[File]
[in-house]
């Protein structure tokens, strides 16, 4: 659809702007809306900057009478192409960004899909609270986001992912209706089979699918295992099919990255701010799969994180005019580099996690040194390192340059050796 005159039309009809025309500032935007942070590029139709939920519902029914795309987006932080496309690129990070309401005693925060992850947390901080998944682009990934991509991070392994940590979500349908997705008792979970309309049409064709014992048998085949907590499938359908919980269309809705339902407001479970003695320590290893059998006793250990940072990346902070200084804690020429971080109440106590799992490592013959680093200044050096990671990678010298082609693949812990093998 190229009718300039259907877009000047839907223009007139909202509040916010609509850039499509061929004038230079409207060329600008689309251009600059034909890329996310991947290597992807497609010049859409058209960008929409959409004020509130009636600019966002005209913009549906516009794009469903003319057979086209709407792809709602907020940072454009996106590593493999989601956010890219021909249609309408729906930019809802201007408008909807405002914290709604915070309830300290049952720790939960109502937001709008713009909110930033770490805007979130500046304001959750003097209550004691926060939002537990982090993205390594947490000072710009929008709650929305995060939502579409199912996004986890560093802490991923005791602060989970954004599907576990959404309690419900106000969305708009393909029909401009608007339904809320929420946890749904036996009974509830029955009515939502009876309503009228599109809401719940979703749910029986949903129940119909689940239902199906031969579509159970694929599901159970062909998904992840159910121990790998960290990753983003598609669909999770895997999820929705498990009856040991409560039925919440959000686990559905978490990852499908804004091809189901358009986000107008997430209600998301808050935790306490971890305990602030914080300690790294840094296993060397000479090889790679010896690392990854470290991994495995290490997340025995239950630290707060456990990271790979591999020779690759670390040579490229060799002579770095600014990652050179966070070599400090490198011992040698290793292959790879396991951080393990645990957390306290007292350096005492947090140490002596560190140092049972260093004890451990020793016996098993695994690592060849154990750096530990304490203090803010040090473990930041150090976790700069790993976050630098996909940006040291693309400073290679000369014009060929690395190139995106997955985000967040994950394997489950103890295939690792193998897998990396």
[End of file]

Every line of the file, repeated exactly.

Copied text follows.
[in-house]
């Protein structure tokens, strides 16, 4: 659809702007809306900057009478192409960004899909609270986001992912209706089979699918295992099919990255701010799969994180005019580099996690040194390192340059050796 005159039309009809025309500032935007942070590029139709939920519902029914795309987006932080496309690129990070309401005693925060992850947390901080998944682009990934991509991070392994940590979500349908997705008792979970309309049409064709014992048998085949907590499938359908919980269309809705339902407001479970003695320590290893059998006793250990940072990346902070200084804690020429971080109440106590799992490592013959680093200044050096990671990678010298082609693949812990093998 190229009718300039259907877009000047839907223009007139909202509040916010609509850039499509061929004038230079409207060329600008689309251009600059034909890329996310991947290597992807497609010049859409058209960008929409959409004020509130009636600019966002005209913009549906516009794009469903003319057979086209709407792809709602907020940072454009996106590593493999989601956010890219021909249609309408729906930019809802201007408008909807405002914290709604915070309830300290049952720790939960109502937001709008713009909110930033770490805007979130500046304001959750003097209550004691926060939002537990982090993205390594947490000072710009929008709650929305995060939502579409199912996004986890560093802490991923005791602060989970954004599907576990959404309690419900106000969305708009393909029909401009608007339904809320929420946890749904036996009974509830029955009515939502009876309503009228599109809401719940979703749910029986949903129940119909689940239902199906031969579509159970694929599901159970062909998904992840159910121990790998960290990753983003598609669909999770895997999820929705498990009856040991409560039925919440959000686990559905978490990852499908804004091809189901358009986000107008997430209600998301808050935790306490971890305990602030914080300690790294840094296993060397000479090889790679010896690392990854470290991994495995290490997340025995239950630290707060456990990271790979591999020779690759670390040579490229060799002579770095600014990652050179966070070599400090490198011992040698290793292959790879396991951080393990645990957390306290007292350096005492947090140490002596560190140092049972260093004890451990020793016996098993695994690592060849154990750096530990304490203090803010040090473990930041150090976790700069790993976050630098996909940006040291693309400073290679000369014009060929690395190139995106997955985000967040994950394997489950103890295939690792193998897998990396």